Cigna’s effort to tackle the opioid epidemic has resulted in a 12% decline in customers’ use of prescribed opioids in the last year—progress the insurer mainly credits to its collaboration with doctors.
The 12% decline in opioid prescription use means Cigna is almost halfway toward its goal of a 25% reduction by 2019, the company said in its announcement. It also noted that now 158 medical groups that are part of Cigna Collaborative Care have signed Cigna's pledge to reduce opioid prescribing and to treat opioid use disorder as a chronic condition.
“The opioid epidemic is far too big for any one person or organization to fight alone. Success will require the efforts of multiple stakeholders,” Cigna CEO David Cordani said. “The decline in opioid use that we have seen in just one year is encouraging and reinforces how much more we can accomplish as we continue to work together."
The insurer said its efforts to combat the opioid epidemic have included analyzing claims data to detect patterns that suggest opioid misuse and notifying those individuals’ providers. Cigna also said previously that it will provide the American Society of Addiction Medicine with two years of substance use claims data.
In addition, the insurer established a database for doctors that outlines opioid quality improvement initiatives, and it alerts doctors when their opioid prescribing patterns are not consistent with the Centers for Disease Control and Prevention’s guidelines.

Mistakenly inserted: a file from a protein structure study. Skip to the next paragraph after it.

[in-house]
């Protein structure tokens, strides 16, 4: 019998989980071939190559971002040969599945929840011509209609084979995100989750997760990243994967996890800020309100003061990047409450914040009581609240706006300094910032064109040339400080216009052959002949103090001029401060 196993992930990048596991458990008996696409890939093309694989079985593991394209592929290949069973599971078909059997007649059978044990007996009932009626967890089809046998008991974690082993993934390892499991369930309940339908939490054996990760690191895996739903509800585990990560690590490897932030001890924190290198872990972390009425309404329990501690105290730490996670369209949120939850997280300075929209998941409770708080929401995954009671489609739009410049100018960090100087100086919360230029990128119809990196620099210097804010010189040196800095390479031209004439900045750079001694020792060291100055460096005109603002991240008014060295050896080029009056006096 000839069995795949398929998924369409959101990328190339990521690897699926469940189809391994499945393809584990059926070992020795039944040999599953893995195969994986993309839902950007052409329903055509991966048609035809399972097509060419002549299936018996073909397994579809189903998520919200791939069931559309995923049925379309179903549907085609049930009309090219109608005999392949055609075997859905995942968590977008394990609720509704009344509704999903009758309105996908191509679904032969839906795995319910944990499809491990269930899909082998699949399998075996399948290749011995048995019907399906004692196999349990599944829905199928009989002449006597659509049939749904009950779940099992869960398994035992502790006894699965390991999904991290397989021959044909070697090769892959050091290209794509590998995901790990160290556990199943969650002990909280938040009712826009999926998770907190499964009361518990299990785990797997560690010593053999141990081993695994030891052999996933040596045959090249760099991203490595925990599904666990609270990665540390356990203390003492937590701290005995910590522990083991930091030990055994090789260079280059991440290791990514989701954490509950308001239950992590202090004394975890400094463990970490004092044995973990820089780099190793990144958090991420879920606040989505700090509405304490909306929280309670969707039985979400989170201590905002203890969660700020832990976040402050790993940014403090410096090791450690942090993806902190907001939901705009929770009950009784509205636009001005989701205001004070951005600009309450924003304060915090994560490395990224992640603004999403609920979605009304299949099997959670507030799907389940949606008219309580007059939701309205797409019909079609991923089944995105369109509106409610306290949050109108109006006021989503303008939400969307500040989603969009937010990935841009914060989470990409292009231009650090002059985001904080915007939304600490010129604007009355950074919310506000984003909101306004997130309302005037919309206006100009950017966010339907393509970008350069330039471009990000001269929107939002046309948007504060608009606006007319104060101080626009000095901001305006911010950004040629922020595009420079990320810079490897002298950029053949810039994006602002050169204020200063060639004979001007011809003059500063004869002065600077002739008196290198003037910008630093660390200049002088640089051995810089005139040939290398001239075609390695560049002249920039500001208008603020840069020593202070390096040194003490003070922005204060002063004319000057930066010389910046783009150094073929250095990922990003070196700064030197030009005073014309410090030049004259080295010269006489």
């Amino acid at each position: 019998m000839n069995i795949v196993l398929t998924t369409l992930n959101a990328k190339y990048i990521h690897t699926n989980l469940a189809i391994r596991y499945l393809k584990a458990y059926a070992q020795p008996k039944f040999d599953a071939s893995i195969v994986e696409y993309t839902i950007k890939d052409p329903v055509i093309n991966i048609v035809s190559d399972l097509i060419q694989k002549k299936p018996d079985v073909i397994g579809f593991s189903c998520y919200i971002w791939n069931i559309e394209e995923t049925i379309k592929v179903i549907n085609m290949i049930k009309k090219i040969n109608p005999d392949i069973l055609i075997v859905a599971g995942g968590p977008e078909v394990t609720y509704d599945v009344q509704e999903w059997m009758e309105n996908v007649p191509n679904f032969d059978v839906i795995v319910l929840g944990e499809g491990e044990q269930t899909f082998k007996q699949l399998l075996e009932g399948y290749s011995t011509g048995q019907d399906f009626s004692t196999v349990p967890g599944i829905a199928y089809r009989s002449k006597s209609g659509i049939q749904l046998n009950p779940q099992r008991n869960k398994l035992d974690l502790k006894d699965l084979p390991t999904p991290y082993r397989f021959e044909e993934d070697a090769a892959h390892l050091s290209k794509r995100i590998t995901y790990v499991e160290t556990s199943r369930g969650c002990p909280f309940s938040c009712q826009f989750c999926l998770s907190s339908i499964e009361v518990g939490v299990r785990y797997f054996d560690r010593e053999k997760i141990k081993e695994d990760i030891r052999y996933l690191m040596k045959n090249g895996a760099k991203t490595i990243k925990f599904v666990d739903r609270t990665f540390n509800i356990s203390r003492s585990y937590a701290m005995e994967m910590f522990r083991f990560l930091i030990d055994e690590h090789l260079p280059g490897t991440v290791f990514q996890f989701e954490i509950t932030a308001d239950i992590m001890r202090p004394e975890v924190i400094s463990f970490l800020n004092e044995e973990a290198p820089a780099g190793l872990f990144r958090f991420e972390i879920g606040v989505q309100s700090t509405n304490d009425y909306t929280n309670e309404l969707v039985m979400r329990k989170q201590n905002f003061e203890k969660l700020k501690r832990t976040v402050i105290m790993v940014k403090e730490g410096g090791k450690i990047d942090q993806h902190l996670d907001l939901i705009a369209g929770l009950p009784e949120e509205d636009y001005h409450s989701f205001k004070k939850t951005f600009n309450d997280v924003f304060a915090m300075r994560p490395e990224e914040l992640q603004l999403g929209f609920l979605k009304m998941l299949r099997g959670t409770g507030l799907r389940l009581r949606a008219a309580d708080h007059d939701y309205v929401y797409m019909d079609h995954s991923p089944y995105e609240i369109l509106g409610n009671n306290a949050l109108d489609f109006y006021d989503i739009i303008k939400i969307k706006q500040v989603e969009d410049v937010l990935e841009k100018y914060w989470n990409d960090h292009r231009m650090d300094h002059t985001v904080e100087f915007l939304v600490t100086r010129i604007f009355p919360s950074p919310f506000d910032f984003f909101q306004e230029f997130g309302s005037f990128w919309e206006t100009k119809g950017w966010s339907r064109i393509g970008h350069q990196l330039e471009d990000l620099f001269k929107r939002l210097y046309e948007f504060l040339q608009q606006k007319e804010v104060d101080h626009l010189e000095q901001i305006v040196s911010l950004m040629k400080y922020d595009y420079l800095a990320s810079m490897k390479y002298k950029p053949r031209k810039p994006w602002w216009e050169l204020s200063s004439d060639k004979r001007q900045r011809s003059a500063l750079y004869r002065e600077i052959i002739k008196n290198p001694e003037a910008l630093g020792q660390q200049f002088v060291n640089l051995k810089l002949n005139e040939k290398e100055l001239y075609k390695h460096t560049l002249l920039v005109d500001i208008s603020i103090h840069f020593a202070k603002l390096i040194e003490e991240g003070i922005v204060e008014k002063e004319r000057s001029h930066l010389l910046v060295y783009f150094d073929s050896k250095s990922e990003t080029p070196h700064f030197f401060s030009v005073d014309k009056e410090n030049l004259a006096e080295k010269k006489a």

Starting in July, Cigna will go further by placing quantity limits on most new short-acting opioid prescriptions. It will also require prior authorization for most new prescriptions for long-acting opioids that aren’t being used for hospice care or as part of treatment for cancer or sickle cell disease.
Even as it plans to add those new prior authorization rules, however, Cigna has taken steps to remove others. As part of a settlement with New York last fall, the insurer said it would end its prior authorization rules nationwide for its commercial plan members seeking medication-assisted treatment for opioid addiction. Advocates have said such rules can delay opioid addicts’ access to treatment, which can lead them to relapse.
Other health insurers’ efforts to mitigate the opioid epidemic have included assigning social workers to support recovering patients, and training members and their families to use the overdose-reversing drug Narcan.